Natural Skin Care for Acne
According to Discovery Channel's Planet Green, most people use 10 different skin care products each day, exposing their skin to about 130 different chemicals in the quest for beautiful skin. Natural skin care aims to achieve the same results without the harsh and potentially toxic aftereffects of these chemicals.
There is no Food and Drug Administration regulation of the word "natural." Companies can use it to describe an entire acne-fighting product line, an ingredient, a look, a feel or even an idea. As a result, the term is often misused. Nationwide cosmetic retailer Sephora created its own system for defining natural, using a list of ingredients natural products should contain and a second list that should be excluded. These lists make handy guidelines for evaluating a product's status as "natural." According to its lists, natural skin care should contain botanicals, essential oils, vitamins and minerals, fruit extracts and antioxidants. Excluded ingredients include phthalates, sulfates, petrochemicals, parabens, triclosan and synthetic colors and scents.
Natural skin care products designed to reduce acne often take a two-pronged approach: treat existing acne and reduce or remove the conditions under which acne forms. Products include toners, astringents, masks, cleansers, creams and scrubs. According to author Janice Cox in her book "Natural Beauty from the Garden," natural acne-fighting ingredients include aloe vera gel for a clear complexion, feverfew for blemish treatment, tea leaves for antioxidants, chamomile to fight redness and inflammation, clay for oil absorption, and strawberries for natural salicylic acid.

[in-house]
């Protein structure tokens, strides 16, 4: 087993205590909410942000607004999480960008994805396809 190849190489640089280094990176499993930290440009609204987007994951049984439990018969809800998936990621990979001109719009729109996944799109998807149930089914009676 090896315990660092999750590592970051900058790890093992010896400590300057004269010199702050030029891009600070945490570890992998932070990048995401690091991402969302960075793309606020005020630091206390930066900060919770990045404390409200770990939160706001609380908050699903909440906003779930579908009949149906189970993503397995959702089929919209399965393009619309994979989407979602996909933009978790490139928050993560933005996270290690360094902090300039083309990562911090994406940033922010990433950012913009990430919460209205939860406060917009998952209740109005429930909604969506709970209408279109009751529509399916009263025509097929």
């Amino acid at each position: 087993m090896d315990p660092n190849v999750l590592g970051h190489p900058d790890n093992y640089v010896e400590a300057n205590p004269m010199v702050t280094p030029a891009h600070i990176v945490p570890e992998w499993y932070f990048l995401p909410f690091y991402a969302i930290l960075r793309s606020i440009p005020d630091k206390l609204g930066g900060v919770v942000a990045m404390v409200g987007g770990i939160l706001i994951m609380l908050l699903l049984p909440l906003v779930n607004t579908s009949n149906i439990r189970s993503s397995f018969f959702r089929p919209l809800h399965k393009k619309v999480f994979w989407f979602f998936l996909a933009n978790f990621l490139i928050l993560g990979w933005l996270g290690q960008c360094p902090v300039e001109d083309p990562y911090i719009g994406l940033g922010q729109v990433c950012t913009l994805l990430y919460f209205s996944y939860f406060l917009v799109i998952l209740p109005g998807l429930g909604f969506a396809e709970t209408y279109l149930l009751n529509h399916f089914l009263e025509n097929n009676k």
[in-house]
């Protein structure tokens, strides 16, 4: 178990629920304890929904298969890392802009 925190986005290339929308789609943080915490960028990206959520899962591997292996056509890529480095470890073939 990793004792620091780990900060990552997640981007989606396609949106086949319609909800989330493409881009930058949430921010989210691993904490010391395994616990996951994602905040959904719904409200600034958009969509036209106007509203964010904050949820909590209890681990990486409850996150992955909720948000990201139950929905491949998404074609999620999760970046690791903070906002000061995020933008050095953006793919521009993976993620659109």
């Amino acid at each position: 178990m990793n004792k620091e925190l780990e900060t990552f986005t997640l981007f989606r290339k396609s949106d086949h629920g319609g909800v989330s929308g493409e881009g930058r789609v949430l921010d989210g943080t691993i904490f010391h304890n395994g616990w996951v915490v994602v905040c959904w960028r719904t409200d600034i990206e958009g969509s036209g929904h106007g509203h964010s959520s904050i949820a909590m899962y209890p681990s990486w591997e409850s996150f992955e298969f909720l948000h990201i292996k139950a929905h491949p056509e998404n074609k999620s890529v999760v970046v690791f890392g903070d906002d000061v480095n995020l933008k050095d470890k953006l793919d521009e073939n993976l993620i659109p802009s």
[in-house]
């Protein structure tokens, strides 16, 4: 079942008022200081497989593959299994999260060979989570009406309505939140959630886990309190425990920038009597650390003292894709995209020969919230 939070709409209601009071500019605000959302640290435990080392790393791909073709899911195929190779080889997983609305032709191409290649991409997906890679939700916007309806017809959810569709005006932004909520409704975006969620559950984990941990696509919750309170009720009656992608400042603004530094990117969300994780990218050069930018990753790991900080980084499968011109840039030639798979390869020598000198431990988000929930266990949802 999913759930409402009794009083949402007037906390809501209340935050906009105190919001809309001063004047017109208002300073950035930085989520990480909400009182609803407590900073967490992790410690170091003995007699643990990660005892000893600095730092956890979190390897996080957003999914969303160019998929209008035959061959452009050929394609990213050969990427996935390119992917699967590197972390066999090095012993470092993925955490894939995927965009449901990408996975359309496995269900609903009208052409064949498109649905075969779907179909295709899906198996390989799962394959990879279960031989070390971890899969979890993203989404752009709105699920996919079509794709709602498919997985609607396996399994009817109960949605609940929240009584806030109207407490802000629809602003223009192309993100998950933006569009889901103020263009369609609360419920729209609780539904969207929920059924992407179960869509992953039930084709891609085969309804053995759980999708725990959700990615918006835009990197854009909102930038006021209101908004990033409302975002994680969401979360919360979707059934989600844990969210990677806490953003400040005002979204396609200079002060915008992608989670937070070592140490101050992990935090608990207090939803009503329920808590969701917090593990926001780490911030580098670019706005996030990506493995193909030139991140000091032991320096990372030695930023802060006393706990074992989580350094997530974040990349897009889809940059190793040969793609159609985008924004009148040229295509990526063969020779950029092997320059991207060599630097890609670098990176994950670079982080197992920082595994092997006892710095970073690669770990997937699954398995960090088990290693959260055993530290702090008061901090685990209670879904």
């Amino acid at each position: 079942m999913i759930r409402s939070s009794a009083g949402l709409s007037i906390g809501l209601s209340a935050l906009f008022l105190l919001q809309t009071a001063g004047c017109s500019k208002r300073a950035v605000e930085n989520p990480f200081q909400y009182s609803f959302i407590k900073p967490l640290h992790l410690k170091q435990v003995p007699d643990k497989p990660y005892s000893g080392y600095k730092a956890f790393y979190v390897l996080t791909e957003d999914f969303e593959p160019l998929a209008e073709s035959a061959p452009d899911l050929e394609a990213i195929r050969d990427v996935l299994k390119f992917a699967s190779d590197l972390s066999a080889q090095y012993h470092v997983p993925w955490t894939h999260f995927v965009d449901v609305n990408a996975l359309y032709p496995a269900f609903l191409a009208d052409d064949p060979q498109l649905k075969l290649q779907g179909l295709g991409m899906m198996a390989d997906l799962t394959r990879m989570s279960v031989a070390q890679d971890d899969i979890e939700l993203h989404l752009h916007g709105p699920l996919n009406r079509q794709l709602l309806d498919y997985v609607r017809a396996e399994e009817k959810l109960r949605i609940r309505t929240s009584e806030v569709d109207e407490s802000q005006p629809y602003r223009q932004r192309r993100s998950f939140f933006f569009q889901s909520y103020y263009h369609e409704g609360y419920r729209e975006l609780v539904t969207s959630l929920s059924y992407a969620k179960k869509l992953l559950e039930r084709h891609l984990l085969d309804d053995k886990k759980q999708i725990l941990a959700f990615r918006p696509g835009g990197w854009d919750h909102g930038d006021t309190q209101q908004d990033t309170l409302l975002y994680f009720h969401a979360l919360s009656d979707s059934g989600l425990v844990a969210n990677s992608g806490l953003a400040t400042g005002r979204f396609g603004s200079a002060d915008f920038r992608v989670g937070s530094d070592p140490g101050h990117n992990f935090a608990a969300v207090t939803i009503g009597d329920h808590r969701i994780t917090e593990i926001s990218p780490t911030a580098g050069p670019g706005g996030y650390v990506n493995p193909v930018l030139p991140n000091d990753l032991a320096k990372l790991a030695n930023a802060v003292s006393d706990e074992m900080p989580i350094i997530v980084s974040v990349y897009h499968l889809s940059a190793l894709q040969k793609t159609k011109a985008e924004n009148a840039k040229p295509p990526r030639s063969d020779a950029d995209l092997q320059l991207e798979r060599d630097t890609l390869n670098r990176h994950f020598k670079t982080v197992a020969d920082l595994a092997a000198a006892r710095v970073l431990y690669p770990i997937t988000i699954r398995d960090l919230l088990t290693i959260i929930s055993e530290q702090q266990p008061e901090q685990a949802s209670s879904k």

In general, the following types of products can be reasonably described as "natural": organic product lines, plant- or animal-based products, homemade acne treatments and homeopathic over-the-counter acne remedies. Nationwide retailer Drugstore.com offers a list of skin care providers that offer natural acne treatments, including Burt's Bees, Nature's Cure, Desert Essence, Kiss My Face and Derma e.
Natural products are usually free of harsh lab-created chemicals that may be harmful to your health. For example, according to Discovery Channel's Planet Green, many scented cosmetic products contain phthalates, a chemical hormone disruptor that causes reproductive damage and birth defects. Harsh acne fighters such as benzoyl peroxide can over-dry skin, causing redness, itching and flaking. Natural products are also gentler on sensitive skin, thanks to their milder herb- and oil-based formulations.
Even though the FDA doesn't monitor the use of the word "natural," it does classify over-the-counter acne medications and over-the-counter homeopathic remedies as drugs, not cosmetics. This allows the agency to hold manufacturers to certain standards. The FDA issues approval for a drug once the manufacturers have shown the drug is safe to use and reasonably effective at treating acne. The medication's ingredients, safety instructions and uses must be listed on the packaging.
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